That leaves us with the option of Congress stepping in to pass legislation bringing these nine unelected, unaccountable law wizards to account for their ethical failures. Roberts might disagree with me on this, but I’m pretty sure the Constitution allows the legislative branch to pass legislation that binds all citizens, rulers and Nazi memorabilia collectors alike, under the law.

As it happens, Senators Angus King and Lisa Murkowski (two non-Democrats, by the way, leaving us to still wonder where the party supported by the majority of the country is on all this, though King does caucus with Democrats) introduced a bill on Wednesday that would require the Supreme Court to issue its own code of ethics within a year. The problem is that even this cautious attempt to use the Senate’s constitutional authority to regulate the court seems to vastly underestimate the scope of the issue.

The King-Murkowski bill would require the court to initiate its own investigations into potential violations—because, I guess, the Dobbs leak investigation is the kind of hilarious incompetence King and Murkowski would like to see on a rolling basis—and issue a yearly report. The bill contains no penalties for the justices if they violate their own ethical standards. That’s right: The Senate response to the Supreme Court’s utter failure to police itself is to ask the Supreme Court to police itself. It’s a joke—and Clarence and Ginni Thomas are laughing all the way to their next vacation.

If Congress were as eager to regulate the Supreme Court as the court is to regulate people’s uteruses, I bet they’d stop laughing. Congress could ban judicial graft: pass legislation that imposes ethical requirements on the court (as opposed to asking the court to invent some themselves) and legal penalties on justices who violate those standards. Once again Roberts would squeal like a child being told it’s their bedtime that Congress can’t pass legislation that touches the court, and impeachment is the only constitutionally allowable penalty for misbehaving justices. But I believe the court can be made to accept congressional imposition of an ethics code—if Congress is willing to use its biggest stick and cut the court’s funding if it refuses to comply.

Supreme Court justices may be able to live without their government salaries, what with their land deals, book deals, and whatever money they can launder through their spouses. But I bet they like having a courthouse, and law clerks, and taxpayer-funded security services. If Congress starts taking these perks away, I bet the court would suddenly see the constitutional virtue of adhering to some basic independent ethical oversight.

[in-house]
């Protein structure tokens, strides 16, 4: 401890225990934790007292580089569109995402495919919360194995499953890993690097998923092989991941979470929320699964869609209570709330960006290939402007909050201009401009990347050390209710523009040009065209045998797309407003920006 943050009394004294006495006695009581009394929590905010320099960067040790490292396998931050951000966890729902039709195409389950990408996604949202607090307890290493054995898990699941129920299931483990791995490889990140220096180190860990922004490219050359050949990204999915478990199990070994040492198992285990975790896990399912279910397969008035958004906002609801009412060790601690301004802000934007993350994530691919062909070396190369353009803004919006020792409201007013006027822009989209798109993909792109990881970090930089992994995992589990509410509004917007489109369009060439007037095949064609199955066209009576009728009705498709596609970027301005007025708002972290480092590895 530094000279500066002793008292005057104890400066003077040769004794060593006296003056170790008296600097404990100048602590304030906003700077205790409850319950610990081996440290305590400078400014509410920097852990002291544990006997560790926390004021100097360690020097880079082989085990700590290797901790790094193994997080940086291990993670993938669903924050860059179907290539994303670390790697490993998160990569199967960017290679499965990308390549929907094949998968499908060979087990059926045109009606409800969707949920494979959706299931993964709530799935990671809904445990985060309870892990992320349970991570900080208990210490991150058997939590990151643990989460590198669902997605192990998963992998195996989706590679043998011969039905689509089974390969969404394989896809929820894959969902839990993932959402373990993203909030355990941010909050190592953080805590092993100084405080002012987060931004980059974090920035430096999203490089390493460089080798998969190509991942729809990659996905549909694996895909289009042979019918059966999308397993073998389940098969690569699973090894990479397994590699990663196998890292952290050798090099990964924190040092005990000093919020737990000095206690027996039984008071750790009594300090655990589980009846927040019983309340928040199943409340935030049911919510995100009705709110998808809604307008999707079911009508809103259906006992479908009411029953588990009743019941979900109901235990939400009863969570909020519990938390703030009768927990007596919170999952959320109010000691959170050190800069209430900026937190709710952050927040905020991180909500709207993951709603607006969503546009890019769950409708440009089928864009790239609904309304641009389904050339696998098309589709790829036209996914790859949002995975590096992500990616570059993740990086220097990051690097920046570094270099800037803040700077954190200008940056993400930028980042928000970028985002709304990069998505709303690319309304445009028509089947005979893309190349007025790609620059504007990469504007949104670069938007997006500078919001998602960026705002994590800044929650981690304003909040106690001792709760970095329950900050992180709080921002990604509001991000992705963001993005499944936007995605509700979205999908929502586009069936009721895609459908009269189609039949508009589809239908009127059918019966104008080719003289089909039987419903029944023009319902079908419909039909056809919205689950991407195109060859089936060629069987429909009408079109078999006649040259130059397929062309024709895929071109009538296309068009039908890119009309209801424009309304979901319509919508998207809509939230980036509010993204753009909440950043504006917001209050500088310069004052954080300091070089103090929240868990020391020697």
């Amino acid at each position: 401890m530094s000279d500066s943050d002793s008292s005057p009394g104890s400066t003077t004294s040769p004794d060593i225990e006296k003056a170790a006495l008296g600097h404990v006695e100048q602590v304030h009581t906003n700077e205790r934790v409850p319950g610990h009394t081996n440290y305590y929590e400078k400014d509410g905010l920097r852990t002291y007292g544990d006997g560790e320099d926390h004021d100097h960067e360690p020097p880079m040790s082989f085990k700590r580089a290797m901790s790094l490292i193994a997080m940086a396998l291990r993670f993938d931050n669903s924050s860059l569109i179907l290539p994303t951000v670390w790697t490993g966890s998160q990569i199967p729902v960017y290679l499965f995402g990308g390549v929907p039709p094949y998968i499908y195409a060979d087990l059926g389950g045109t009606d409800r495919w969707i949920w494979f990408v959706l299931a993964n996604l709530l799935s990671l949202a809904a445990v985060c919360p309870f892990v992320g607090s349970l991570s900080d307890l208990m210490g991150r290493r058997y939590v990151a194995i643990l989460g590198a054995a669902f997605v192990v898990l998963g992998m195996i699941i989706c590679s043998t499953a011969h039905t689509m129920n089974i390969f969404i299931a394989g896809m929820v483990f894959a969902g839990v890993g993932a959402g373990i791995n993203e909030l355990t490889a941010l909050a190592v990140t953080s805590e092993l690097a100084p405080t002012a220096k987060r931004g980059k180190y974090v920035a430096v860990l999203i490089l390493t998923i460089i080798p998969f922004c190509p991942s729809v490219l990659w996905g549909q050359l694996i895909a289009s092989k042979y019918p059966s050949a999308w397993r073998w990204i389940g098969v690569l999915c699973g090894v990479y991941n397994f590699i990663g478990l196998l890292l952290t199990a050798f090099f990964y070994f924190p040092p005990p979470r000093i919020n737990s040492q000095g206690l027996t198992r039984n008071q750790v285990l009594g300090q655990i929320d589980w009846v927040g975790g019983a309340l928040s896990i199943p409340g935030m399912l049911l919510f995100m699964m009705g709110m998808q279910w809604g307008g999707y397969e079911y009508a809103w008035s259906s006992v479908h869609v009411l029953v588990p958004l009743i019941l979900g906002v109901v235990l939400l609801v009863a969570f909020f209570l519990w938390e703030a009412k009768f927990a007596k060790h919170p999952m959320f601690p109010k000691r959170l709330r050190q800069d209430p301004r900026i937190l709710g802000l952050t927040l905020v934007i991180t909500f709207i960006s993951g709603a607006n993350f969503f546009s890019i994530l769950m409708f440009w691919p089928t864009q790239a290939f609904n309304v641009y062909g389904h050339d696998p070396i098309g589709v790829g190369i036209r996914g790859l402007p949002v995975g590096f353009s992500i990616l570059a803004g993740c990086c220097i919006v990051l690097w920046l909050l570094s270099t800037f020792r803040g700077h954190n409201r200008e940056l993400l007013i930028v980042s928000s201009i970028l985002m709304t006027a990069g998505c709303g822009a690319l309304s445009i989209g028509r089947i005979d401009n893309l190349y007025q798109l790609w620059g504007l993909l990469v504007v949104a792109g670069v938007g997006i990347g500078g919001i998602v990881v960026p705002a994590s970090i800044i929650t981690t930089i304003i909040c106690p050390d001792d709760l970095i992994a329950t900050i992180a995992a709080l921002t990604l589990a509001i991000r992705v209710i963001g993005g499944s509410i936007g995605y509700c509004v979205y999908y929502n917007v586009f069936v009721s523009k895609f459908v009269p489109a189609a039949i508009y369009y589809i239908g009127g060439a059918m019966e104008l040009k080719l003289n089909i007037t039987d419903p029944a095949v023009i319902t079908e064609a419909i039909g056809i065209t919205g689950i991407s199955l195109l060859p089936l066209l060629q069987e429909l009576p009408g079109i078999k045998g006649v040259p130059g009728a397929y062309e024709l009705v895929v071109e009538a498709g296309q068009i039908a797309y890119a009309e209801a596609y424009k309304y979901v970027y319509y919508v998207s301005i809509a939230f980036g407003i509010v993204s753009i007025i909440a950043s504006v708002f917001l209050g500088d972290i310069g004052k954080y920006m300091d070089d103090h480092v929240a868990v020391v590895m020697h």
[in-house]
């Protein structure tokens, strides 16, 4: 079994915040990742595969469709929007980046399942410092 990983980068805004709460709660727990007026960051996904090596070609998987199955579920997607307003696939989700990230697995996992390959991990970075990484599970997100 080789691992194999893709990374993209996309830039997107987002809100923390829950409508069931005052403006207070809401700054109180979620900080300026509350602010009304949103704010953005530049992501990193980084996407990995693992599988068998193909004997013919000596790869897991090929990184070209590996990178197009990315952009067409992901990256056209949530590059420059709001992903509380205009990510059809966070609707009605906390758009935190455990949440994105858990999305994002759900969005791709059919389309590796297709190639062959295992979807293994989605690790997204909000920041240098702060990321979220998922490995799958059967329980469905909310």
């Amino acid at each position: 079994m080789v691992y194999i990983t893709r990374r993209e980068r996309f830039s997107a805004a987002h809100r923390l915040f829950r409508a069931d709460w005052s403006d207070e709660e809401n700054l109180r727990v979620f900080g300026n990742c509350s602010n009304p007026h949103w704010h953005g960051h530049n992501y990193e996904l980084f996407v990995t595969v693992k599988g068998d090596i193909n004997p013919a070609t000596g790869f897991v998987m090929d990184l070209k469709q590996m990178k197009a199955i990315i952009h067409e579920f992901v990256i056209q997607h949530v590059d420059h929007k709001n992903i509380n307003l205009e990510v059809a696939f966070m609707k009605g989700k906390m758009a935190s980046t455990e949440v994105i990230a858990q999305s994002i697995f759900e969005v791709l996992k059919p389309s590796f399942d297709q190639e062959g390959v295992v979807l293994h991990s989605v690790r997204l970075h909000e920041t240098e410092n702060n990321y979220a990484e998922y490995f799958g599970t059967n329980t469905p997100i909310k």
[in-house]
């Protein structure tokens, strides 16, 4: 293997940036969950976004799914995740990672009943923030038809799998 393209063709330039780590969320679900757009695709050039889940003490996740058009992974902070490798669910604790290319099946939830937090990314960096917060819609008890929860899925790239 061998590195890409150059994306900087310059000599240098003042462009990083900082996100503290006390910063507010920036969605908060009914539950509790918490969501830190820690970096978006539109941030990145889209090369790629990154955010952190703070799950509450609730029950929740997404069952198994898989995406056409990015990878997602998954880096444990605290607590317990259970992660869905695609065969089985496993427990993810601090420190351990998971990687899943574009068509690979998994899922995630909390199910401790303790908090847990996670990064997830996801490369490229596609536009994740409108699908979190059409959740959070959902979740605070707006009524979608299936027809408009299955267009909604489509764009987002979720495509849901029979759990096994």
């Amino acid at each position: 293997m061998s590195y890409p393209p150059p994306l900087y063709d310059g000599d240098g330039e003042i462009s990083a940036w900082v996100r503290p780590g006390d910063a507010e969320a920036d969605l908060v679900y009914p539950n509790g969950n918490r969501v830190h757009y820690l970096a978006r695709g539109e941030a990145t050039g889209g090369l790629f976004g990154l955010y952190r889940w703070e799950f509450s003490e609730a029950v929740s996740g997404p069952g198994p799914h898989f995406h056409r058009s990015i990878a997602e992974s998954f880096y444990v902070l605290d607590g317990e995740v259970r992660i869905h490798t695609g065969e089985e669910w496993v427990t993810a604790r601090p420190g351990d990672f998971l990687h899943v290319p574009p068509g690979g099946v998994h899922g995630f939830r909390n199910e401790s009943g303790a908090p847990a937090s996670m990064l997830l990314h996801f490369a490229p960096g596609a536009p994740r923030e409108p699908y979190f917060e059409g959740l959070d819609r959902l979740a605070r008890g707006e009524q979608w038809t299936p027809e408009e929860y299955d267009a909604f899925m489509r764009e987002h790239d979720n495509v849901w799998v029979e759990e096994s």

But all that would require Congress to have the will to act. Right now, ProPublica is more interested in conducting Supreme Court oversight than all of Congress, and that should be an embarrassment to Democrats as a staff, label, and crew.

If Congress would start treating the Supreme Court like it’s subject to laws, the Supreme Court might start acting like it is.

Dear reader,

I hope you enjoyed the article you just read. It’s just one of the many deeply reported and boundary-pushing stories we publish every day at The Nation. In a time of continued erosion of our fundamental rights and urgent global struggles for peace, independent journalism is now more vital than ever.

As a Nation reader, you are likely an engaged progressive who is passionate about bold ideas. I know I can count on you to help sustain our mission-driven journalism.

This month, we’re kicking off an ambitious Summer Fundraising Campaign with the goal of raising $15,000. With your support, we can continue to produce the hard-hitting journalism you rely on to cut through the noise of conservative, corporate media. Please, donate today.

A better world is out there—and we need your support to reach it.


Katrina vanden Heuvel
Editorial Director and Publisher, The Nation

Ad Policy